There’s been a lot of talk. For a long time.
For Brad Barnes, president and general manager at the Southwestern Exposition and Livestock Show, talk of a new rodeo arena has been taking place since he took the reins at the Stock Show in 2005.
“And it was going on before that, too,” he said during a media tour of the new $540 million facility a few days before the official opening on Oct. 26.
Now the gum-flapping can stop. Fort Worth has put its money where its mouth is.
And it’s here, a 14,000-seat venue conceived and developed by Fort Worth businessman and philanthropist Edward P. Bass and a public-private partnership between the City of Fort Worth, Tarrant County, the state and a group of private-sector participants including foundations, individuals and organizations.
Located in the city’s Cultural District and adjacent to the Will Rogers Memorial Center campus, the venue will be owned by the City of Fort Worth and managed by a not-for-profit operating entity, Trail Drive Management Corp.
The partnership was approved by Fort Worth voters in November 2014, capping taxpayers’ portion at $225 million. The $540 million project will complement the current Will Rogers Memorial Coliseum, which will continue to serve as a major equestrian show arena.
What does it mean for Fort Worth?
The state-of-the-art arena will host concerts, sporting events, and family entertainment that have been all-too-rare in Fort Worth for many years. Now, as one of the fastest-growing cities in the country, the city now has a new, first-class venue attractive to events and performers that have gone elsewhere in the past.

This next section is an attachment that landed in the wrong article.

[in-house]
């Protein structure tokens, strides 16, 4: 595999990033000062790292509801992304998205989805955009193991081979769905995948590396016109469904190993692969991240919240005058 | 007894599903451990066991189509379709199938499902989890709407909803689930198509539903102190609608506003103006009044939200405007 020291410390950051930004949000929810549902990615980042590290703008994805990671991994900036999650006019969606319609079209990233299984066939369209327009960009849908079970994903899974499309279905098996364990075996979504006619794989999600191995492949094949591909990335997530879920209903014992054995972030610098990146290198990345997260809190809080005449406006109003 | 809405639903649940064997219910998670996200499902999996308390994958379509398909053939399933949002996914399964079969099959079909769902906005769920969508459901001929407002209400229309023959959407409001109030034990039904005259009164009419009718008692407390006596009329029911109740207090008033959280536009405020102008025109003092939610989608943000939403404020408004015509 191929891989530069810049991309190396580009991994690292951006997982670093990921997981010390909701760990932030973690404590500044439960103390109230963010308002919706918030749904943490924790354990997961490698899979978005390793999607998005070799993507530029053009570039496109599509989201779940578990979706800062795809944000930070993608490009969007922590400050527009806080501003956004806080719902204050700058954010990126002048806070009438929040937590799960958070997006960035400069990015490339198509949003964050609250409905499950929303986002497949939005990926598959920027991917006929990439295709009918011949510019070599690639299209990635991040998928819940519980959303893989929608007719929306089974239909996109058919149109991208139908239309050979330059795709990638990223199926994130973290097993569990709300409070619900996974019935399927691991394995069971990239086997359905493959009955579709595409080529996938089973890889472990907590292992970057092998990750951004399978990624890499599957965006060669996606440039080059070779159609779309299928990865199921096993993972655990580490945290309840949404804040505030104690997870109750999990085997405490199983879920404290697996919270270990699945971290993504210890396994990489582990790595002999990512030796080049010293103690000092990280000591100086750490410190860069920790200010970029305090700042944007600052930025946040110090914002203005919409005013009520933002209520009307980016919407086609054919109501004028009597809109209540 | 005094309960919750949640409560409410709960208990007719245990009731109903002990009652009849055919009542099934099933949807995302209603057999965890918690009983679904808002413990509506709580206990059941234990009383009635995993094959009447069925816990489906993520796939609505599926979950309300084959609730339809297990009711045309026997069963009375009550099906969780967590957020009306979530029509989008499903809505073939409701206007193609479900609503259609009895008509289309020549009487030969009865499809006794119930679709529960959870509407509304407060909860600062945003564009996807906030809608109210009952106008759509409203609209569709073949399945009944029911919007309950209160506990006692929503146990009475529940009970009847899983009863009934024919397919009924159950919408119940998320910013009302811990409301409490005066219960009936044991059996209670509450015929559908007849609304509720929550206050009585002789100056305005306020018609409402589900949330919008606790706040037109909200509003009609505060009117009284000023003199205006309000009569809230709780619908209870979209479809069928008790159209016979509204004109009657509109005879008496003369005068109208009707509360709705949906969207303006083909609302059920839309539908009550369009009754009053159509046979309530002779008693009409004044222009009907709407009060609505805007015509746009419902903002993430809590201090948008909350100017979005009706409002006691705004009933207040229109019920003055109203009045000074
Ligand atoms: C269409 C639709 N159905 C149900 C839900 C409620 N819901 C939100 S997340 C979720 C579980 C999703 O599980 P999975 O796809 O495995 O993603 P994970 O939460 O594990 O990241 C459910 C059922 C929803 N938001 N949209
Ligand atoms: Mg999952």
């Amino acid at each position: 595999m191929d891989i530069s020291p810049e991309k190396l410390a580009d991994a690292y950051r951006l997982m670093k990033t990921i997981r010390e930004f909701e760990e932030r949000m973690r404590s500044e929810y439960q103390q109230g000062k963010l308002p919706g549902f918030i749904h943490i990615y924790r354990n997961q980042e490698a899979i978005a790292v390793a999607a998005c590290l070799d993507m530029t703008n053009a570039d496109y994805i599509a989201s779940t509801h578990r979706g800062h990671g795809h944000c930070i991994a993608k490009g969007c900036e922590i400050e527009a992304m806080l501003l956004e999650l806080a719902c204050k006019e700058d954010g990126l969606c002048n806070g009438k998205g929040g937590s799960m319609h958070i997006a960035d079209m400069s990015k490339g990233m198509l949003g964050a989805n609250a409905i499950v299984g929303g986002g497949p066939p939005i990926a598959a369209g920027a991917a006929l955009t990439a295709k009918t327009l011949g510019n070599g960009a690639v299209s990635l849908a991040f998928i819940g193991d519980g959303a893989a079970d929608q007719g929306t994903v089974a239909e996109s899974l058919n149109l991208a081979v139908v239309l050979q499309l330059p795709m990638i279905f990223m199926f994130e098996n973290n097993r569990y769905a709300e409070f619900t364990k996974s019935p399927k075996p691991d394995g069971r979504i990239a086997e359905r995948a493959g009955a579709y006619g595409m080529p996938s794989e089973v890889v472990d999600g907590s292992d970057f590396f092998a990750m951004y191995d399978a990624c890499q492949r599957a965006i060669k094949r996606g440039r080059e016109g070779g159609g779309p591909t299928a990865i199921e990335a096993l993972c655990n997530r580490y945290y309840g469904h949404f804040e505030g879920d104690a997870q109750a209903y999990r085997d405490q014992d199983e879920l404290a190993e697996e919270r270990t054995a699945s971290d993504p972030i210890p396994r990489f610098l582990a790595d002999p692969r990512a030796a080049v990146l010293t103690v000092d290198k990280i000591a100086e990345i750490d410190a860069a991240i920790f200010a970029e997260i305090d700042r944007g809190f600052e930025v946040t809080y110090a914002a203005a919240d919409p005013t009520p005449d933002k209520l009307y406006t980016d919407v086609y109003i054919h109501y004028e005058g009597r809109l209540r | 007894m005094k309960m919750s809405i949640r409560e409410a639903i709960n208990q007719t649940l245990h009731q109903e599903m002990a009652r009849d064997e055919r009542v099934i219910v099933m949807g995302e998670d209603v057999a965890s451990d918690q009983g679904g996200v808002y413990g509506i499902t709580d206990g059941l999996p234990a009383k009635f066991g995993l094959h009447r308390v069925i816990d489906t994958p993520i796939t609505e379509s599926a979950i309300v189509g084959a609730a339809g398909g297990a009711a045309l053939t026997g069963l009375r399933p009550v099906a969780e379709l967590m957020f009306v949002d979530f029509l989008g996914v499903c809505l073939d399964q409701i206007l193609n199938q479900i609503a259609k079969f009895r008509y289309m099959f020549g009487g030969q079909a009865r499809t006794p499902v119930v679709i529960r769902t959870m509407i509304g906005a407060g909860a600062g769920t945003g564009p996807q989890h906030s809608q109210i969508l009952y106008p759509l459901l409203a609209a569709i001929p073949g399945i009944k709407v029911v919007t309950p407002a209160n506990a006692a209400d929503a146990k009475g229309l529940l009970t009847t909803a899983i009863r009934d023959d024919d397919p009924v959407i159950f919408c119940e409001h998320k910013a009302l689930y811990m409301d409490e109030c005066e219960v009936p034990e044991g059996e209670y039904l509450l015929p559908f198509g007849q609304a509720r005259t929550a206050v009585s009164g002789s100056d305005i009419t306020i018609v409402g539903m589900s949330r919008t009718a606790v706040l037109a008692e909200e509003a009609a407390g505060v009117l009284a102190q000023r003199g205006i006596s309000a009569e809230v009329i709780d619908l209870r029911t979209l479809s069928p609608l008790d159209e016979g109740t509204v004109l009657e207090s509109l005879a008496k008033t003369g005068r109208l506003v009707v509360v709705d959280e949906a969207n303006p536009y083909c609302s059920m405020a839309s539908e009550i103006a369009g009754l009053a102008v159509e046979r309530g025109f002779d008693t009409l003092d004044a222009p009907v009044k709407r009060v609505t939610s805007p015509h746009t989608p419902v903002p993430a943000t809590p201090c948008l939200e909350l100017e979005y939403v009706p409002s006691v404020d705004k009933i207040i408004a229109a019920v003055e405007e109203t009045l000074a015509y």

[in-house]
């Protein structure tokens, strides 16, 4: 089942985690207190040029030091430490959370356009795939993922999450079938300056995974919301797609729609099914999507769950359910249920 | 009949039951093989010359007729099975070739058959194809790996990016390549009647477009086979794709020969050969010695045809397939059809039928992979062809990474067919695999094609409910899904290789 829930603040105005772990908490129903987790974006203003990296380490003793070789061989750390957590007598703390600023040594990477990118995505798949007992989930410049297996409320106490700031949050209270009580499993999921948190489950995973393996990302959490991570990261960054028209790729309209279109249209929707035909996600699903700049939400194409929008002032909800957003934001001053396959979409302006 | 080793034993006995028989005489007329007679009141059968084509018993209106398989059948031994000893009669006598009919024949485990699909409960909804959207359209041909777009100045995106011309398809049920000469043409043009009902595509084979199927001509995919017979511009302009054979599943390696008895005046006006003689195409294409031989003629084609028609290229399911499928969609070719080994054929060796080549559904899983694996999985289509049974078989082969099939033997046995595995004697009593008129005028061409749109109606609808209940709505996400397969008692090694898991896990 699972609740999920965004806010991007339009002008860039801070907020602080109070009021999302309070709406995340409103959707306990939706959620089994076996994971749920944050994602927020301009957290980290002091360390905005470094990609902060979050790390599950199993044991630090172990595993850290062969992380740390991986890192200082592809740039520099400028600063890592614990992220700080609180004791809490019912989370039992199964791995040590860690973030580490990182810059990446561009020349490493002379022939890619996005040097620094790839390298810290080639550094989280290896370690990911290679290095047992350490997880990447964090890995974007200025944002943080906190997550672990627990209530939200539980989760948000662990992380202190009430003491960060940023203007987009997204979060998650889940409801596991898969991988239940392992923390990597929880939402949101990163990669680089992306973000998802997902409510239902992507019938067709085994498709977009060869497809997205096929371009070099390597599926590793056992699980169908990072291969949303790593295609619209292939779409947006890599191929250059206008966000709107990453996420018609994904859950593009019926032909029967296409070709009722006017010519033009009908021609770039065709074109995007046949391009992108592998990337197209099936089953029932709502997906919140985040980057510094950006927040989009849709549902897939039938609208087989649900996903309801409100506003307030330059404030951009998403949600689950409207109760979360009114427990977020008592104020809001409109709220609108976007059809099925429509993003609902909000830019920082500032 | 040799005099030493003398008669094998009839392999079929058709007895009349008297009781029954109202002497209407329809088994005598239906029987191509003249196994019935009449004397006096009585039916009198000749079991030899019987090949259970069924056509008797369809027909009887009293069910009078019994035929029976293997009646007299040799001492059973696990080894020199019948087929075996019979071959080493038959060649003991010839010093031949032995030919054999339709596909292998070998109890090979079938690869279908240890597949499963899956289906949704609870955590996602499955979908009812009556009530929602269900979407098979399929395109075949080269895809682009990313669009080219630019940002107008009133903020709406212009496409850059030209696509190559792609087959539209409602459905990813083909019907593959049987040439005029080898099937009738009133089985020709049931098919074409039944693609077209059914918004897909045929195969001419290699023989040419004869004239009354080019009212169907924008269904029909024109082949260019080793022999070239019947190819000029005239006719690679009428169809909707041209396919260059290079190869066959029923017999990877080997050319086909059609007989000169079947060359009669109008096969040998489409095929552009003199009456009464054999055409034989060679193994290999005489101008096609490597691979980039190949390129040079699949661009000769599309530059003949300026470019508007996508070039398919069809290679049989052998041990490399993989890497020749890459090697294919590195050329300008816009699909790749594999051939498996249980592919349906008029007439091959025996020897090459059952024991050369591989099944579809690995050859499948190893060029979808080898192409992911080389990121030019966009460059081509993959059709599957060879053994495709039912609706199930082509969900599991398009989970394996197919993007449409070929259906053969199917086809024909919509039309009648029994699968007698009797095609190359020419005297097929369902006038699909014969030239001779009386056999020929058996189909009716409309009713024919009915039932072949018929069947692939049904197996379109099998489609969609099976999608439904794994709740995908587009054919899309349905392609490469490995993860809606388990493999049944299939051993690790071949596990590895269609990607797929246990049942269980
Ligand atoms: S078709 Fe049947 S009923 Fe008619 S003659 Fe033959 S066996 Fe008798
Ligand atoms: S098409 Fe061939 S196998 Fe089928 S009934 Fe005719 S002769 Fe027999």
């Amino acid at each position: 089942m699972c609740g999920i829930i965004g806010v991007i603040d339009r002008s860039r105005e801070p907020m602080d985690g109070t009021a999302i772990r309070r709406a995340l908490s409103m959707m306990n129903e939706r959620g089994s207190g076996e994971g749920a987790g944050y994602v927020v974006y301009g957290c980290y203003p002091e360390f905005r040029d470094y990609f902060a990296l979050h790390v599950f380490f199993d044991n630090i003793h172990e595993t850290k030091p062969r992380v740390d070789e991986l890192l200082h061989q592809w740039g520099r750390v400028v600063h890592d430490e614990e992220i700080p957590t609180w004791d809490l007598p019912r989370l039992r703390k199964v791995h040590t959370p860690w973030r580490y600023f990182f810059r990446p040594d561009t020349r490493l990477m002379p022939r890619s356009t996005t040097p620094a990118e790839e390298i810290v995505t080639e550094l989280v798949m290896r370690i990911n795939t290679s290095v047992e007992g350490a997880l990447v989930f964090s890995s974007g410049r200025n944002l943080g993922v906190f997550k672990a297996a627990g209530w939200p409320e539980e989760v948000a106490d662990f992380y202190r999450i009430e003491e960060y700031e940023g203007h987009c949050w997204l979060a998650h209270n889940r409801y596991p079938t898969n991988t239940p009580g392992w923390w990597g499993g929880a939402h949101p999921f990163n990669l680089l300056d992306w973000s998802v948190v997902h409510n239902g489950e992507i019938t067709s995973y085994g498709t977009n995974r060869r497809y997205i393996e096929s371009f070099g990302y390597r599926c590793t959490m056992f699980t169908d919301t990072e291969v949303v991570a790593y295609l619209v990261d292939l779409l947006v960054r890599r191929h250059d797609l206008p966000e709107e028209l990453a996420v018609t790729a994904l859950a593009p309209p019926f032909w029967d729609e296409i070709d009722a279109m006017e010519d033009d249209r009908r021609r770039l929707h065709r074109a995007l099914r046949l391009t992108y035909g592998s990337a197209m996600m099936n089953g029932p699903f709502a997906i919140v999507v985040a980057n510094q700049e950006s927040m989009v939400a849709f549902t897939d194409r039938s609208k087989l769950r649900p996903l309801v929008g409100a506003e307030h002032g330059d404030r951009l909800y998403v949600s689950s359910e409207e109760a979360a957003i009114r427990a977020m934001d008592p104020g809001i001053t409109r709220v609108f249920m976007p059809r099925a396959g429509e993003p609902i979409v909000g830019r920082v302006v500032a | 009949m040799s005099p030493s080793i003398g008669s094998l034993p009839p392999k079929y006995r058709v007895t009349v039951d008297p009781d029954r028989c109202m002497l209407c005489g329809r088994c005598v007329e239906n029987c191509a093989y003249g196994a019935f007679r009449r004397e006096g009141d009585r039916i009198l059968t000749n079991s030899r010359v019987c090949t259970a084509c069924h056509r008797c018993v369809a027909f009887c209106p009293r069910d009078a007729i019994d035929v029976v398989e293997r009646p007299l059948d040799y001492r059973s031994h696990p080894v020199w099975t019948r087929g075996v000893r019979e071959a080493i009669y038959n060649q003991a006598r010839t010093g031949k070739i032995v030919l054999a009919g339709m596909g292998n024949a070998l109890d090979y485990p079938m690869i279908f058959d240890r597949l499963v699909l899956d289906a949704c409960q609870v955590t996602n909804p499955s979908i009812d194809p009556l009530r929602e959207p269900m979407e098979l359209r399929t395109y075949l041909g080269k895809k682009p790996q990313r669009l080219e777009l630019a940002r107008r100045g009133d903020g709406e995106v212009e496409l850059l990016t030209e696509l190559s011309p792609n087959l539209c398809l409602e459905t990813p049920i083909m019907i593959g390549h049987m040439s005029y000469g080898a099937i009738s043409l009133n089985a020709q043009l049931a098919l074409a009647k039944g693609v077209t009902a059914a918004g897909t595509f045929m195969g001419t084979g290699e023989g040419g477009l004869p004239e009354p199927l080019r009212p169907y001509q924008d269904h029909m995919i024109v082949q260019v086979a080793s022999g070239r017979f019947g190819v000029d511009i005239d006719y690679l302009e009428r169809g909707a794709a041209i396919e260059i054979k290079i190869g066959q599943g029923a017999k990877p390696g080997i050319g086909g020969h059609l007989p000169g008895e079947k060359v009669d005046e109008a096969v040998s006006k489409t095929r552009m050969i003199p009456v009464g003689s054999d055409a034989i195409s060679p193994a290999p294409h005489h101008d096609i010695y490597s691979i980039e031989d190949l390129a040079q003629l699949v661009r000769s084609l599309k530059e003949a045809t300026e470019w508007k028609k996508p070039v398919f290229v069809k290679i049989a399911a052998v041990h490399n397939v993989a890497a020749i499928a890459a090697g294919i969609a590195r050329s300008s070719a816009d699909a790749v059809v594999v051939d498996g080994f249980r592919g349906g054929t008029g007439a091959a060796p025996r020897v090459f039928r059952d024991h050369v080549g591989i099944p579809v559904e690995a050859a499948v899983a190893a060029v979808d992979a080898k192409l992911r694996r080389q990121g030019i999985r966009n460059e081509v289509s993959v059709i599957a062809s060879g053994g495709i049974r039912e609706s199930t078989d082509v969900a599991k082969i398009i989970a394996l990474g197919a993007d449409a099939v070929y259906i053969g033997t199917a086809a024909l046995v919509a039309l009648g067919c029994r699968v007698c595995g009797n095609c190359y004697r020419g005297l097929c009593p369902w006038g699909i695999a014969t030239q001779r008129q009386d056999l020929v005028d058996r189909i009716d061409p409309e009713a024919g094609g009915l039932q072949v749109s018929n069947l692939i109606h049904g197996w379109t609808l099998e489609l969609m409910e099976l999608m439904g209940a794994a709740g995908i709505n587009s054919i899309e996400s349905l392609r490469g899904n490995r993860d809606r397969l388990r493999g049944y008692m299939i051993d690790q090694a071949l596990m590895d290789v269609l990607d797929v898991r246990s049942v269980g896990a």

It will mean plenty for those attending the new venue.
“Our last row of seating is equivalent to the American Airlines’ Center’s Platinum seating,” said Matt Homan, president and general manager of TDMC. “There’s not a bad seat in the house.”
Also taking a seat are plenty of companies that have added their names to the project.
The most prominent is Dickies, the Fort Worth-based workwear brand that is nearly 100 years old. It took naming rights to the project in 2016.
In 2017, VF Corp. acquired Williamson-Dickie (which includes the Dickies brand, Workrite and Kodiak, among others).
“Dickies Arena is a draw for Fort Worth and ensures it remains one of the fastest-growing cities in the nation,” said Craig Errington, vice president of marketing at Dickies. “We couldn’t feel more pride about having the Dickies brand name on a state-of-the art venue that will provide entertainment in the community where our employees live and work.”
Simmons Bank has landed naming rights for an entertainment plaza and pavilion at the new Dickies Arena and will also become a major sponsor of the Fort Worth Stock Show & Rodeo. Simmons Bank Plaza, located on the east side of the arena, will host a number of events throughout the year, including pre-event parties and fan festivals. The plaza will accommodate up to 3,000 guests.
The plaza also will be home to the Fort Worth Stock Show & Rodeo’s Bud Light Roadhouse, a live music venue, as well as The Corkyard, a new destination where Stock Show guests can enjoy a wide selection of award-winning wines served by the glass.
“The Simmons Bank Plaza provides another layer of entertainment for guests coming to Dickies Arena,” said Homan,. “The plaza will be home to activities before and after many of our major events, and it offers one of the best views of downtown Fort Worth.”